Pandemic highlights importance of mobile phone contact for elderly
Missing contact details pose challenge for Covid-19 testing and contact-tracing systems
Research from Trinity College Dublin shows 30 per cent of people aged 80 and over had a smartphone or tablet in May. Photograph: iStock
When my 88-year-old mother’s landline went dead a few weeks ago, we quickly realised what a lifeline it had been during the Covid-19 pandemic. As an older person living alone who refused to have a mobile phone, suddenly we had no direct daily contact with her and her personal alarm – which was linked to her landline number – didn’t work for the few days it took to get her landline working again.
Our reliance on mobile phones has come into sharp focus during the Covid-19 pandemic, not least because if you go for a Covid test you get the results sent directly to your mobile phone number (they also go to your GP and can be received by post). And if you are a close contact of someone who tests positive for Covid-19, mobile phone numbers are the most useful way for contact tracers to reach you.
The Health Service Executive’s new booklet Keeping Well this Winter – delivered free to all households this month – stresses the importance of older people using contact numbers of a family member or close friend for emergencies if they don’t have a mobile phone themselves. Only 30 per cent of people aged 80 and over had a smartphone or tablet, according to a study by Trinity College Dublin researchers in May.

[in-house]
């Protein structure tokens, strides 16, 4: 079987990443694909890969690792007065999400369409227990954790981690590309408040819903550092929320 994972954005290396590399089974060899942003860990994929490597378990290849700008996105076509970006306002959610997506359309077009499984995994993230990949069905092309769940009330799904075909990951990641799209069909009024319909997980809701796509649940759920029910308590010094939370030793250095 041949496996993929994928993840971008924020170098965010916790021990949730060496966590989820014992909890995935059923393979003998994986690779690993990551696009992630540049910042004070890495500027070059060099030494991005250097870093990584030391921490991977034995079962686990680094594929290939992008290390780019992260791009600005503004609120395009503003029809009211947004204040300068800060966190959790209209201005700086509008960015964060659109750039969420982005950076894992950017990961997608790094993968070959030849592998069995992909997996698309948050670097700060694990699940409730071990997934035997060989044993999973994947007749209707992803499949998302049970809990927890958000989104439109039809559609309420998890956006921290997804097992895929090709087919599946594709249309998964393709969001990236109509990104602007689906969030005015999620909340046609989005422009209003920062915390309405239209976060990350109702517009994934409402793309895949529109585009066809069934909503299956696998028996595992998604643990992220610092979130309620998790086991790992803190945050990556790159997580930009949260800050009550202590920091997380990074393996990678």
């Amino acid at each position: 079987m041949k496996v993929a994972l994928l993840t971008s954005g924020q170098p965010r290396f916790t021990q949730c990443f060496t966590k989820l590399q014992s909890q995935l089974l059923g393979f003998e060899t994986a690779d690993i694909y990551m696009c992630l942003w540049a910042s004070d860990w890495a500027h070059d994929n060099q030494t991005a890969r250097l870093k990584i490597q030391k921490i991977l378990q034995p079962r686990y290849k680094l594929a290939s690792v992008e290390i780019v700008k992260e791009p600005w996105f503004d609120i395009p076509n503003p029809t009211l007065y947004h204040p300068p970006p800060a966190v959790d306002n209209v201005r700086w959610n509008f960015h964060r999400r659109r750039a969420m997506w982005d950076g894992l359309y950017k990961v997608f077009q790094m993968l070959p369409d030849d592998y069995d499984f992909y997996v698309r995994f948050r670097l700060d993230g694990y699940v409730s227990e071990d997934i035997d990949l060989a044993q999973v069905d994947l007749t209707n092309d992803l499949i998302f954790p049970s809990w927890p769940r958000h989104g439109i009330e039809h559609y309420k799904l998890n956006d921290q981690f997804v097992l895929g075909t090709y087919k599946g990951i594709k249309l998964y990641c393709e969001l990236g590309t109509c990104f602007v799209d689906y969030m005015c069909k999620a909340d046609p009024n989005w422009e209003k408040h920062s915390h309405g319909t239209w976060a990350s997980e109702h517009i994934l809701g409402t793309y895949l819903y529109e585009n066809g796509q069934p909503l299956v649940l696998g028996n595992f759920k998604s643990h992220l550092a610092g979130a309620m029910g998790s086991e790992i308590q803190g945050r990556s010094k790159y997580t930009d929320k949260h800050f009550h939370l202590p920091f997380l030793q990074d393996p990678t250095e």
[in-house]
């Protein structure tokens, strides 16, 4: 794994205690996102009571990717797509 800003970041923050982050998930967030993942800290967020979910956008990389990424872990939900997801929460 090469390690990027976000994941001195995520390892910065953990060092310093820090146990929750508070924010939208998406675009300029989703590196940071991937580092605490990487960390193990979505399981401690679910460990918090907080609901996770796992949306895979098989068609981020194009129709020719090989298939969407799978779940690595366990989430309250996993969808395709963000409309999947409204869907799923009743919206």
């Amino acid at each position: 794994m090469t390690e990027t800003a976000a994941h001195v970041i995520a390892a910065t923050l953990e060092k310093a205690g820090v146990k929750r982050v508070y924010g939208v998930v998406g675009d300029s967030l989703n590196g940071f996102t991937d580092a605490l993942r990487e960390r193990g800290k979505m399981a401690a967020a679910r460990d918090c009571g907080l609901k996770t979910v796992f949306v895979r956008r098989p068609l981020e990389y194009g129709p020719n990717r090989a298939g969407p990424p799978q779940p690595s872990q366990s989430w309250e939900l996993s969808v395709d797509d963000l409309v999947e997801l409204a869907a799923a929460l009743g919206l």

“If you are an older person without a mobile phone, you need to ask a friend or relative if you can use their mobile number as a contact,” says Dr Greg Martin, a public-health doctor who helped set up the contact-tracing system in Ireland.
Dr Martin says that equally people should offer their mobile phone number as a contact number if they have a friend or relative without a mobile phone. “We would encourage people to have conversations with friends, neighbours or relatives who may need support to ensure they have a contact mobile number in case it’s needed,” he says.
Missing or wrong contact details pose a challenge for the testing and contact-tracing system, so having this conversation will be quite important if someone needs a test. “There are other groups of vulnerable people such as homeless people, people in direct-provision centres, those who have recently arrived in Ireland and people who don’t speak English who also need to ask someone can they use their mobile number as a contact,” Dr Martin says.
The Keeping Well this Winter booklet contains plenty of advice, particularly for older people living alone during the pandemic. It encourages older people to keep a written record of contact numbers for family, friends, their GP and pharmacy, and details about their medicines. It also includes the national number for community call – 0818-222024 – should help be needed for delivery of food, medication, fuel or other medical or healthcare needs. Each local authority continues to avail of volunteers who will call to people’s homes if they need support in any way.
The booklet also contains useful reminders on the importance of eating and sleeping well, daily exercise, general health checks and minding your mental health. There are contact numbers for organisations such as the Samaritans (116-123 free call from landline or mobile numbers).
And as if we need it, it also reminds us how to prevent the spread of Covid-19 and what to do if you experience any of the symptoms of Covid-19. There is a useful chart comparing flu, cold and Covid-19 symptoms to help you distinguish between them.
And yes, my mother has since agreed to carry – and use – a mobile phone anytime she is away from her home – or in the unlikely event her landline malfunctions again soon.
Alone operates a national helpline – 0818 222 024 – for older people daily from 8am-8pm.